Elan Morgan is a writer and web designer who works from Elan.Works, a designer and editor at GenderAvenger, and a speaker who has spoken across North America. They believe in and work to grow both personal and professional quality, genuine community, and meaningful content online.

#385: THE THIRD UPDATE, WHICH I FAILED TO DELIVER YESTERDAY, BECAUSE I HAD TO DO SOMETHING COOLER LIKE GOING TO AN ARTS AWARDS THINGY IN AN AIRPORT HANGAR

I was actually a little disappointed to have to leave my updates from my previous entry to go to the arts awards thingy. I was just getting to the part I really gave a damn about when the Fiery One walked into the living room with a spanky looking suit on. There was some inside-voice head-smacking on my part, because I never remember when there are events we have to go to, and I had to abandon the promised third update.

You are probably wondering what the hell all this lead-in filler crap is for if I am so hot about getting to this mysterious third update. I was just beginning to wonder that myself, but then I remembered that THIS IS WHAT I DO. I DRONE ON FOR PARAGRAPHS. I had better get to the point now, or we'll find ourselves in the middle of my grade four play when I played a rabbit and didn't know that you could totally see my underwear through my white tights.

I have received a few e-mails and comments asking if I would post the url to my initial coming out entry (if I must classify it as such here, although I do not personally) and if I could write more about my gender/sex awareness. If anything, I expected people to ignore my disclosure, or gloss over it out of discomfort or a sense of foreignness, or leave it alone out of sensitivity; I also thought people would roll their eyes as though of course, we already knew that or isn't she a little old for this? or why in the hell is she doing this over the internet?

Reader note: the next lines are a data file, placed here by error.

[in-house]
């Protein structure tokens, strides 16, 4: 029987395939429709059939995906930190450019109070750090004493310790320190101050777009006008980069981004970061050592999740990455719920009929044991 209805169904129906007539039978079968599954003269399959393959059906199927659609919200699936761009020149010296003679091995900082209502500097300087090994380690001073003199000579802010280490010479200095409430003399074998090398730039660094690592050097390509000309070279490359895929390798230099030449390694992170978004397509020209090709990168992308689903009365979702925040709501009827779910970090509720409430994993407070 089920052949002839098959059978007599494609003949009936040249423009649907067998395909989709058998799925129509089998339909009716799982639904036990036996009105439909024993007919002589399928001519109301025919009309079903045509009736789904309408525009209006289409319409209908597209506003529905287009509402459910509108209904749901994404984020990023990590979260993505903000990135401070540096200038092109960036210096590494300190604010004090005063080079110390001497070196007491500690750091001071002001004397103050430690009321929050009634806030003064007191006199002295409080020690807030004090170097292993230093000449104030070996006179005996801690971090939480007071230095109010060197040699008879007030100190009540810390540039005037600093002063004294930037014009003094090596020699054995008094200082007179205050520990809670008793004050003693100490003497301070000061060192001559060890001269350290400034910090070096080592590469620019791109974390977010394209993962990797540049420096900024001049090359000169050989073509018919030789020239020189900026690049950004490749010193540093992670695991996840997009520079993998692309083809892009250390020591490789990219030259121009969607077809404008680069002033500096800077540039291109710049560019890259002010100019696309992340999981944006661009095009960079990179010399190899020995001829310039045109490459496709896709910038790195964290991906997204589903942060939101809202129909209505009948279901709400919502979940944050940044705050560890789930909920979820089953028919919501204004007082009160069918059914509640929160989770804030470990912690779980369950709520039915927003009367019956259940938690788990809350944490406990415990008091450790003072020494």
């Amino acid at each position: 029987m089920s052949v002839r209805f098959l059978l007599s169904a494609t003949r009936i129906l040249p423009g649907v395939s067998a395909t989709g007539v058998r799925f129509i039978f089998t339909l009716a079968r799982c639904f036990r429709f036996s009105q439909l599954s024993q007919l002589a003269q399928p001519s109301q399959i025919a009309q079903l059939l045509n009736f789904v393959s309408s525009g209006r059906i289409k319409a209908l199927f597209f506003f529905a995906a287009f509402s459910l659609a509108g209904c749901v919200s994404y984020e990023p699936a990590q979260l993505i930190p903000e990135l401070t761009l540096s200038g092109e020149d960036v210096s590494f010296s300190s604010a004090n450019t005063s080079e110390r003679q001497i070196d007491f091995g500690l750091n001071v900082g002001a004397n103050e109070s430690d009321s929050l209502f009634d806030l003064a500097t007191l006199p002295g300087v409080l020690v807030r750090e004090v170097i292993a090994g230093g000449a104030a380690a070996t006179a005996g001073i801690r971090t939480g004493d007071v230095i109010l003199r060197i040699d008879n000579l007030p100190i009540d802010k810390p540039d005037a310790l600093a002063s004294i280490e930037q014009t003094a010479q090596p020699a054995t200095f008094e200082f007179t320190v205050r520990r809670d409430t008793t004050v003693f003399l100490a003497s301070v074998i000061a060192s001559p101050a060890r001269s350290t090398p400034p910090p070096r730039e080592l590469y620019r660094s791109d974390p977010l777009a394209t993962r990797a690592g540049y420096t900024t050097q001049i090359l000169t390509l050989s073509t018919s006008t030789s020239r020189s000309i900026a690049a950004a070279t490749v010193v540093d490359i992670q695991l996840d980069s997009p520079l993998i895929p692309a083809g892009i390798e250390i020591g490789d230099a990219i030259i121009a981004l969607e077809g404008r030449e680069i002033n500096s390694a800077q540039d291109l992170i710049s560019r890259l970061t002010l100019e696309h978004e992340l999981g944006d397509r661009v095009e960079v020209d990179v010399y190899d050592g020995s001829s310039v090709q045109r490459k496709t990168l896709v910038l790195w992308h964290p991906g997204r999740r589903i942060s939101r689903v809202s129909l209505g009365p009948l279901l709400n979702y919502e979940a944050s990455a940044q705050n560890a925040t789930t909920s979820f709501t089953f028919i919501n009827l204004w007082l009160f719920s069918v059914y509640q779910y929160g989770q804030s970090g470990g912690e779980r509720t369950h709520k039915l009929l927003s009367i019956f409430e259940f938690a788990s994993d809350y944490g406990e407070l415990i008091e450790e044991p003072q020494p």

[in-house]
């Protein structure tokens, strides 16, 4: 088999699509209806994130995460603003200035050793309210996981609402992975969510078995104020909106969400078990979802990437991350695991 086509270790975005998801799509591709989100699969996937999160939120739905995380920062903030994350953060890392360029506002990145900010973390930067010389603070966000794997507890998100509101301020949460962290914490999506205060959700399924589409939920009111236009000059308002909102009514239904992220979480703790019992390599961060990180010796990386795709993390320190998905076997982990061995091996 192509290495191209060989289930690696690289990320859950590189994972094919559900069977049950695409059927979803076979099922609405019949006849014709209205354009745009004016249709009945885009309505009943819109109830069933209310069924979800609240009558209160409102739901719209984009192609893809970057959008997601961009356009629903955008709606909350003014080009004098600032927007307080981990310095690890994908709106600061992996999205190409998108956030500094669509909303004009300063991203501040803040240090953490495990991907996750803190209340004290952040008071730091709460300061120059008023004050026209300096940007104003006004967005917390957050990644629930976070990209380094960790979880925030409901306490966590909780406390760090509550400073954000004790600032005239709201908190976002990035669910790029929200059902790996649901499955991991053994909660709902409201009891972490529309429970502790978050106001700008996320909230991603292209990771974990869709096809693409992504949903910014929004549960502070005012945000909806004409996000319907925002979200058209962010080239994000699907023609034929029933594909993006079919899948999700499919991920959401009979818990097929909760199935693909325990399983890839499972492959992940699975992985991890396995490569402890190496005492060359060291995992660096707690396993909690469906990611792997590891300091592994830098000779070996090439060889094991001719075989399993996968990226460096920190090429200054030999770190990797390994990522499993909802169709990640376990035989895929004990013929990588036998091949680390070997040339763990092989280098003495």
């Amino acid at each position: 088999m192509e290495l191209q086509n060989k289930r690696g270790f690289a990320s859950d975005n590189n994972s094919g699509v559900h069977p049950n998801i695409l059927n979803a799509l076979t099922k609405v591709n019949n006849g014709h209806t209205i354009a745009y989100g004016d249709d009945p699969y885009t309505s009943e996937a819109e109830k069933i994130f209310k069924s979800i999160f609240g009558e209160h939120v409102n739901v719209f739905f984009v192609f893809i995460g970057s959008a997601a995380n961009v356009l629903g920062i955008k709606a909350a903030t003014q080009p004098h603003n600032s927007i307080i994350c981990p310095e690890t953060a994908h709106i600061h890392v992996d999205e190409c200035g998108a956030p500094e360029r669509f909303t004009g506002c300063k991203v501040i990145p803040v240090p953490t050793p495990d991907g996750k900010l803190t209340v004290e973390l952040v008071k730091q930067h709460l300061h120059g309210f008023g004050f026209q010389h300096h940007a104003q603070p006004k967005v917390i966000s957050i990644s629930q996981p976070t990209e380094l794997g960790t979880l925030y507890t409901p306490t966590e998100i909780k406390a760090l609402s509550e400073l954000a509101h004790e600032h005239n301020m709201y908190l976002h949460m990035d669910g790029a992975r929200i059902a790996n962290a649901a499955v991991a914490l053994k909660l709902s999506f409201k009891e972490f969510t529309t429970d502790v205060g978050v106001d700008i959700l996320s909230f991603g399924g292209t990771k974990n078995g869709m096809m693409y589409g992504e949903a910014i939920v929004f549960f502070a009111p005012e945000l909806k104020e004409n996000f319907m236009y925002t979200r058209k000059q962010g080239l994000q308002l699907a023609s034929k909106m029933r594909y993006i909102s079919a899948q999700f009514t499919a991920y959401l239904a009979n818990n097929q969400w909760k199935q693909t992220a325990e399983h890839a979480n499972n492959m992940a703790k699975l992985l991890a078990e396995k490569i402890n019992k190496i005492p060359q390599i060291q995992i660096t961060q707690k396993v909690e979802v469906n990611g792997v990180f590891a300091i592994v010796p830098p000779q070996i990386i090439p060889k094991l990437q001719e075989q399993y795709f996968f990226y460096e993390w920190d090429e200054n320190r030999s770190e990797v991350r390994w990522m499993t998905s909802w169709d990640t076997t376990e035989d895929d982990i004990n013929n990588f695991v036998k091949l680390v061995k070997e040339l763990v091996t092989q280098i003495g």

I put my gender/sex awareness issue out there, so I was prepared to deal with whatever happened, but at the time I held this strange assumption that nobody other than me would give two figs about my disclosure. Apparently, people gave more than two figs. They gave four and five and six figs.

Then, I had a short e-mail exchange with Koan that made me reconsider my silence following the e-mails and comments I have received. She reminded me that what I write has an impact on others who, like me, need to recognize themselves in the world. She wrote: when we show even a little of ourselves to the world, we help others feel less alone. I forget that it's not just me knocking around in this little computer box.

So, here is a short explanation for why I have not linked back to the few entries I've written that touch on the subject and why I have not written more about it.

I don't link to my initial entry, because when I first wrote about my gender/sex awareness, I threw the term "gender dysphoric pansexual" out there. I wanted something that I could hang my hat on, because I worried that it would be difficult to discuss initially without a name for it. I am, at heart, an anti-labelist (that's with one L so as not to be confused with being against Patti Labelle), so even though I was clear that it was merely a term of passing convenience for me, not everyone else did, and it caused a bit of upset.